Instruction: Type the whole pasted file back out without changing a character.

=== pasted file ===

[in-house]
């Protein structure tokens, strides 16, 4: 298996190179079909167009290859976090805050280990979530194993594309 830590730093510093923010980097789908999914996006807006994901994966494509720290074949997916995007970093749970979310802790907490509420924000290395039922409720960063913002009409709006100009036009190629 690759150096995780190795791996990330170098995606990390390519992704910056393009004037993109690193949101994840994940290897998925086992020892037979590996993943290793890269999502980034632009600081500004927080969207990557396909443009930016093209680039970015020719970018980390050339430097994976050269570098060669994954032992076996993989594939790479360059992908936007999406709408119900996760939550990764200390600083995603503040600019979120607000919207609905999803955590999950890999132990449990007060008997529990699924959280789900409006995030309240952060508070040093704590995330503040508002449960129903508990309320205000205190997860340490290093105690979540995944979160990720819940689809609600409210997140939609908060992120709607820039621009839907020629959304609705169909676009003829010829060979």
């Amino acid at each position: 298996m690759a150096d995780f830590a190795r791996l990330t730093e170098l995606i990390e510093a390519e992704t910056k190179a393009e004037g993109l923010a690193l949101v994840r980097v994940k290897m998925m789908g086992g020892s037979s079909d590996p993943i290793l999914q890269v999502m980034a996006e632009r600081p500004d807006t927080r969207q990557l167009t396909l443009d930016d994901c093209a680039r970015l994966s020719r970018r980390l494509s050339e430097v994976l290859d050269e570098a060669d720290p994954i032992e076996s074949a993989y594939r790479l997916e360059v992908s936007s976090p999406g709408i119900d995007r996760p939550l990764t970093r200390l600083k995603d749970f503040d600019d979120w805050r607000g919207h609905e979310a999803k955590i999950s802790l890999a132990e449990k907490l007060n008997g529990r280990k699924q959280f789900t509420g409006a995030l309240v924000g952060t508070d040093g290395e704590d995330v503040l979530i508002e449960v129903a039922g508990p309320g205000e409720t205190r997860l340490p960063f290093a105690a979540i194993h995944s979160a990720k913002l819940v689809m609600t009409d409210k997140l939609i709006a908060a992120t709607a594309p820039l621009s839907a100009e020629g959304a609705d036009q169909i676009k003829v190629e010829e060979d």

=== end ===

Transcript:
[in-house]
């Protein structure tokens, strides 16, 4: 298996190179079909167009290859976090805050280990979530194993594309 830590730093510093923010980097789908999914996006807006994901994966494509720290074949997916995007970093749970979310802790907490509420924000290395039922409720960063913002009409709006100009036009190629 690759150096995780190795791996990330170098995606990390390519992704910056393009004037993109690193949101994840994940290897998925086992020892037979590996993943290793890269999502980034632009600081500004927080969207990557396909443009930016093209680039970015020719970018980390050339430097994976050269570098060669994954032992076996993989594939790479360059992908936007999406709408119900996760939550990764200390600083995603503040600019979120607000919207609905999803955590999950890999132990449990007060008997529990699924959280789900409006995030309240952060508070040093704590995330503040508002449960129903508990309320205000205190997860340490290093105690979540995944979160990720819940689809609600409210997140939609908060992120709607820039621009839907020629959304609705169909676009003829010829060979």
């Amino acid at each position: 298996m690759a150096d995780f830590a190795r791996l990330t730093e170098l995606i990390e510093a390519e992704t910056k190179a393009e004037g993109l923010a690193l949101v994840r980097v994940k290897m998925m789908g086992g020892s037979s079909d590996p993943i290793l999914q890269v999502m980034a996006e632009r600081p500004d807006t927080r969207q990557l167009t396909l443009d930016d994901c093209a680039r970015l994966s020719r970018r980390l494509s050339e430097v994976l290859d050269e570098a060669d720290p994954i032992e076996s074949a993989y594939r790479l997916e360059v992908s936007s976090p999406g709408i119900d995007r996760p939550l990764t970093r200390l600083k995603d749970f503040d600019d979120w805050r607000g919207h609905e979310a999803k955590i999950s802790l890999a132990e449990k907490l007060n008997g529990r280990k699924q959280f789900t509420g409006a995030l309240v924000g952060t508070d040093g290395e704590d995330v503040l979530i508002e449960v129903a039922g508990p309320g205000e409720t205190r997860l340490p960063f290093a105690a979540i194993h995944s979160a990720k913002l819940v689809m609600t009409d409210k997140l939609i709006a908060a992120t709607a594309p820039l621009s839907a100009e020629g959304a609705d036009q169909i676009k003829v190629e010829e060979d």